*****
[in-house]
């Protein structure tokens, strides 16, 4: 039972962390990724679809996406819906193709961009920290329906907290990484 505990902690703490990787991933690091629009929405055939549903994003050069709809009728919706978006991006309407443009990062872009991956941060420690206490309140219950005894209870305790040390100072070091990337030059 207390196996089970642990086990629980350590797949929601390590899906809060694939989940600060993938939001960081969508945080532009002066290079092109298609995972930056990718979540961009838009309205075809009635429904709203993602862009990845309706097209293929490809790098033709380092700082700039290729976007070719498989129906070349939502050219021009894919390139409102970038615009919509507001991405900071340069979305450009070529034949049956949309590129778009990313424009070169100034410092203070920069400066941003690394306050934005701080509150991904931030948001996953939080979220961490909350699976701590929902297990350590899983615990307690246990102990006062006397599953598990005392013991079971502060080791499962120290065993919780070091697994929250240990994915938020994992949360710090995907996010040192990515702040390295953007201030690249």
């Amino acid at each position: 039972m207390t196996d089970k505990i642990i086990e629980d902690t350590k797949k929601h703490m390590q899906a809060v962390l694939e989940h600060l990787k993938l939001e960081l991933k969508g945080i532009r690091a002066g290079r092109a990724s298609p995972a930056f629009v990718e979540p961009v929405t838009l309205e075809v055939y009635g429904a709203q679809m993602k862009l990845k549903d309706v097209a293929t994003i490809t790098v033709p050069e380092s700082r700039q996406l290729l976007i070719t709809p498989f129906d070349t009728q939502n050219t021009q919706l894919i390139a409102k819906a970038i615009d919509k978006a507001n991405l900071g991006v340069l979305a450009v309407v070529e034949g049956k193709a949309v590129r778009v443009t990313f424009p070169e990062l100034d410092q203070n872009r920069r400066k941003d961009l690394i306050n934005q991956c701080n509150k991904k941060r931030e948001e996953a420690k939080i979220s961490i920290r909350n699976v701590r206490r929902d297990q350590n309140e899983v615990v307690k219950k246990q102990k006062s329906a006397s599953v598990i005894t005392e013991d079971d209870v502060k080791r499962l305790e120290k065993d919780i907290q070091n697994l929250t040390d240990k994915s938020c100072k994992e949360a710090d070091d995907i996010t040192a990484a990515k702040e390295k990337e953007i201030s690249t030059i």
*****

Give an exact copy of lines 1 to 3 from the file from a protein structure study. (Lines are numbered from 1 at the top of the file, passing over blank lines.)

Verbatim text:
[in-house]
């Protein structure tokens, strides 16, 4: 039972962390990724679809996406819906193709961009920290329906907290990484 505990902690703490990787991933690091629009929405055939549903994003050069709809009728919706978006991006309407443009990062872009991956941060420690206490309140219950005894209870305790040390100072070091990337030059 207390196996089970642990086990629980350590797949929601390590899906809060694939989940600060993938939001960081969508945080532009002066290079092109298609995972930056990718979540961009838009309205075809009635429904709203993602862009990845309706097209293929490809790098033709380092700082700039290729976007070719498989129906070349939502050219021009894919390139409102970038615009919509507001991405900071340069979305450009070529034949049956949309590129778009990313424009070169100034410092203070920069400066941003690394306050934005701080509150991904931030948001996953939080979220961490909350699976701590929902297990350590899983615990307690246990102990006062006397599953598990005392013991079971502060080791499962120290065993919780070091697994929250240990994915938020994992949360710090995907996010040192990515702040390295953007201030690249």
């Amino acid at each position: 039972m207390t196996d089970k505990i642990i086990e629980d902690t350590k797949k929601h703490m390590q899906a809060v962390l694939e989940h600060l990787k993938l939001e960081l991933k969508g945080i532009r690091a002066g290079r092109a990724s298609p995972a930056f629009v990718e979540p961009v929405t838009l309205e075809v055939y009635g429904a709203q679809m993602k862009l990845k549903d309706v097209a293929t994003i490809t790098v033709p050069e380092s700082r700039q996406l290729l976007i070719t709809p498989f129906d070349t009728q939502n050219t021009q919706l894919i390139a409102k819906a970038i615009d919509k978006a507001n991405l900071g991006v340069l979305a450009v309407v070529e034949g049956k193709a949309v590129r778009v443009t990313f424009p070169e990062l100034d410092q203070n872009r920069r400066k941003d961009l690394i306050n934005q991956c701080n509150k991904k941060r931030e948001e996953a420690k939080i979220s961490i920290r909350n699976v701590r206490r929902d297990q350590n309140e899983v615990v307690k219950k246990q102990k006062s329906a006397s599953v598990i005894t005392e013991d079971d209870v502060k080791r499962l305790e120290k065993d919780i907290q070091n697994l929250t040390d240990k994915s938020c100072k994992e949360a710090d070091d995907i996010t040192a990484a990515k702040e390295k990337e953007i201030s690249t030059i």